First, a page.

How would you define the term “canvassing” (as in “canvassing the neighborhood”)?

Here’s one definition: The activity of soliciting votes and locating supporters. Traditionally done by tramping the streets from house to house, culminating in persuading those who have previously promised to support one’s party to come out and vote for it.

That’s according to Wikipedia (the resource for everything, by the way).

Is that you? Do you want it to be you? Tramping the streets going from house to house (or business to business)? After all, this is why NO SOLICITING signs were invented.

There are lots of creative signs out there. Here’s my favorite.

But I digress.

Now don’t get me wrong. I believe canvassing is an excellent technique for getting business, provided it’s done properly. Think about it: How much more success would you have if you viewed canvassing as a marketing approach, rather than a sales approach? A tough sell, I know.

If you’re already having great success (as in writing lots of business) canvassing and you’re having fun, great! Keep on keeping on! If you’re struggling and need some direction, listen up. Because walking into a business (that’s not yours) in the middle of the work day to sell stuff that they probably don’t want and didn’t plan the time to think about — well, that’s a tough sell.

Do you want to get more yes’s while canvassing? Feel better about yourself? Gain more credibility? Develop more confidence? Have more success? Set more appointments? Build more relationships? Do more business?

Here’s how.

Change your mind set. You have to stop thinking about yourself (how can I sell my stuff?) and start thinking about them (how can I help them, add value, develop a relationship?). Think about how great it would be to develop a relationship with a business that is in or connected to your target marketplace. These new contacts could introduce you to people that are actually interested in financial planning, life insurance or whatever your product or service might be. Who knows, after proving your worth, they might become a client too!

Pitch something other than your product or service. You are not there to pitch your wares. Repeat after me, “I am not here to sell you anything.” (This is tough stuff, I know.) You are there to introduce yourself, make a great impression and set an appointment for a return visit. That’s it!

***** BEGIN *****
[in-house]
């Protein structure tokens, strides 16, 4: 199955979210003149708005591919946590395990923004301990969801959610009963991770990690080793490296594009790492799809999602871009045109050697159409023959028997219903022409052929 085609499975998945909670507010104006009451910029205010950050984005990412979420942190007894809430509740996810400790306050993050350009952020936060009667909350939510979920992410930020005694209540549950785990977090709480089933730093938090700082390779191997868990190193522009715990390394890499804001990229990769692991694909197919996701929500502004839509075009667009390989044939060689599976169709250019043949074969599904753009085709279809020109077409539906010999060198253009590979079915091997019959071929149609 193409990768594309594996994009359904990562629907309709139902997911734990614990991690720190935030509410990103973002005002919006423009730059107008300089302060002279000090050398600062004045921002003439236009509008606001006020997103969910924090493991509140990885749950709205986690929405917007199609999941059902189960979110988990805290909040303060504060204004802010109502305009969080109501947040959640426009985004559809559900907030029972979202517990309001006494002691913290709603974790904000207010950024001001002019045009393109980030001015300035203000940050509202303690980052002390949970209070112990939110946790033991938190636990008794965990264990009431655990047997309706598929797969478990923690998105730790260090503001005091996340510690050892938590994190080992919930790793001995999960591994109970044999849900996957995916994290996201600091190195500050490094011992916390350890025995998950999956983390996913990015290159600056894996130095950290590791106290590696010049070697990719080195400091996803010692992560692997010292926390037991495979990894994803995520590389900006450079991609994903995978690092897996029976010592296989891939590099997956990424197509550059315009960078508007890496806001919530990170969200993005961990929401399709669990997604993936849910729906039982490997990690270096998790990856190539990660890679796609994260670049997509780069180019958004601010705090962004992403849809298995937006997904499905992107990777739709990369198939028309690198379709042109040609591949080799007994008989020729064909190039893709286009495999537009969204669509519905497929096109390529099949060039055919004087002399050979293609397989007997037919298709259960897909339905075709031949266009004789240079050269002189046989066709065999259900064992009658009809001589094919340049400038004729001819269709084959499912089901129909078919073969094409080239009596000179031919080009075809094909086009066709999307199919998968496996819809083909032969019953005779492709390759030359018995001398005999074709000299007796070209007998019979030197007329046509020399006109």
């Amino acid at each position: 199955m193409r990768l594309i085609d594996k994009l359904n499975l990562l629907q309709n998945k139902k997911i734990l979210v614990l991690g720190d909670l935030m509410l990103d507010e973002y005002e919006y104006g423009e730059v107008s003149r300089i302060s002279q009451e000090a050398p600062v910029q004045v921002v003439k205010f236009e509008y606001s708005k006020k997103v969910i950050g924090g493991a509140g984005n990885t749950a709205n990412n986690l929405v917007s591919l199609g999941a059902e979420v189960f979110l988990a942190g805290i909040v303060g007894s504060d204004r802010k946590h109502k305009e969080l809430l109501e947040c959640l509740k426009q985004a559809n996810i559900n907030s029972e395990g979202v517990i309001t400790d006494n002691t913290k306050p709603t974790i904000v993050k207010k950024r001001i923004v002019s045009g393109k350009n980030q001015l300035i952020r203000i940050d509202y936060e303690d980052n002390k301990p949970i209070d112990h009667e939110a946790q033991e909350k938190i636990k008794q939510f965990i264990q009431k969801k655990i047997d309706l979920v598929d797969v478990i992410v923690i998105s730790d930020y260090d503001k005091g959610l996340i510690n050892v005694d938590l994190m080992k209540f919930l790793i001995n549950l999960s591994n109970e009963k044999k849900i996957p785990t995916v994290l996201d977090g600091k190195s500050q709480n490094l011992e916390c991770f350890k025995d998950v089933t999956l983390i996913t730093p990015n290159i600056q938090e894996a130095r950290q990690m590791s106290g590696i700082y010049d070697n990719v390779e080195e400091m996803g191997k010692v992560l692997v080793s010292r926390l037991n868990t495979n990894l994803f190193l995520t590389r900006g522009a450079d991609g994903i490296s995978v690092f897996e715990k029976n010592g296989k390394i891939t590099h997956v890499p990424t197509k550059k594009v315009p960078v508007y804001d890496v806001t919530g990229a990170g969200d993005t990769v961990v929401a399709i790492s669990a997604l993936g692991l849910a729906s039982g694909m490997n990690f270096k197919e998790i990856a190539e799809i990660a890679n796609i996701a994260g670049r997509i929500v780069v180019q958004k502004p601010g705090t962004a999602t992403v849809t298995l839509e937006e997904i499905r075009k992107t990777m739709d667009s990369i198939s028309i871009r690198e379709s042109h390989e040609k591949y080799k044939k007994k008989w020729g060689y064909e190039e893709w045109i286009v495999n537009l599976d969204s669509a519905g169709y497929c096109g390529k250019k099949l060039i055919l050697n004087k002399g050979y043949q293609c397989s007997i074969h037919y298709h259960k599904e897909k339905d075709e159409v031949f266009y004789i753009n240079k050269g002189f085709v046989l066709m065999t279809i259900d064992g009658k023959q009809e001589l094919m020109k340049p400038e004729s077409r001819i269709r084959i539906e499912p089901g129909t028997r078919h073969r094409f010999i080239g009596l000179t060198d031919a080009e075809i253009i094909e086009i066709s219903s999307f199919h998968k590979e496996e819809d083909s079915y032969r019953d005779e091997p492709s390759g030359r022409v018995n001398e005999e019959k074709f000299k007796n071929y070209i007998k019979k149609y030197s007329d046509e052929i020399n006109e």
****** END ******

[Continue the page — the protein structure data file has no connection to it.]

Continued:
Now, don’t get too excited. Your return visit is not a sales appointment. Your appointment is simply a scheduled time to collaborate about each other’s business and discuss how you can best be resources for one another. Basically, how can you help each other? Your language can sound something like this.

Good afternoon! My name is Michael. I’m sorry to bother you, but I wanted to take the opportunity to introduce myself to you. I’m not here to sell you anything, so please don’t panic. I’m a financial advisor with BBC Financial Group. In growing my business, I pride myself on developing relationships with successful business owners in the area and ultimately referring business back and forth. I don’t want to take up your time today as I’m sure you’re in the middle of a million things, but would you be open to scheduling some time with me over the next couple of weeks to discuss further?

Now, most likely, you’ll have a scheduled time to exchange ideas, talk about the type of business you’re both looking to do and determine the best ways for staying in touch. Think process, not event.

Develop a strategy for establishing credibility and likeability. The best way to do this is to be nice, interested in others, respectful of people’s time, great about following up and following through, reliable, honest and active about being a connector and referring business. If you do all of these things, you’ll get the same thing right back. It’s that simple! You may not click with everyone, but you will click with most. Just keep in mind that the more specific you are about what you want, the more successful you will be.

Going door to door isn’t easy. Try these approaches over the next couple of weeks and see what happens. Offer value, develop important relationships and build your confidence and self worth.

How would you like it if I knocked on your door?

Michael Goldberg is a speaker, consultant, author, and the founder of Building Blocks Consulting. His book, “Knock-Out Networking! More Prospects, More Referrals, More Business!” was published in March. For more information or to subscribe to Michael’s free blog, The Building Blocks to Success, please visit www.TheBuildingBlockstoSuccess.com or www.BuildingBlocksConsulting.com.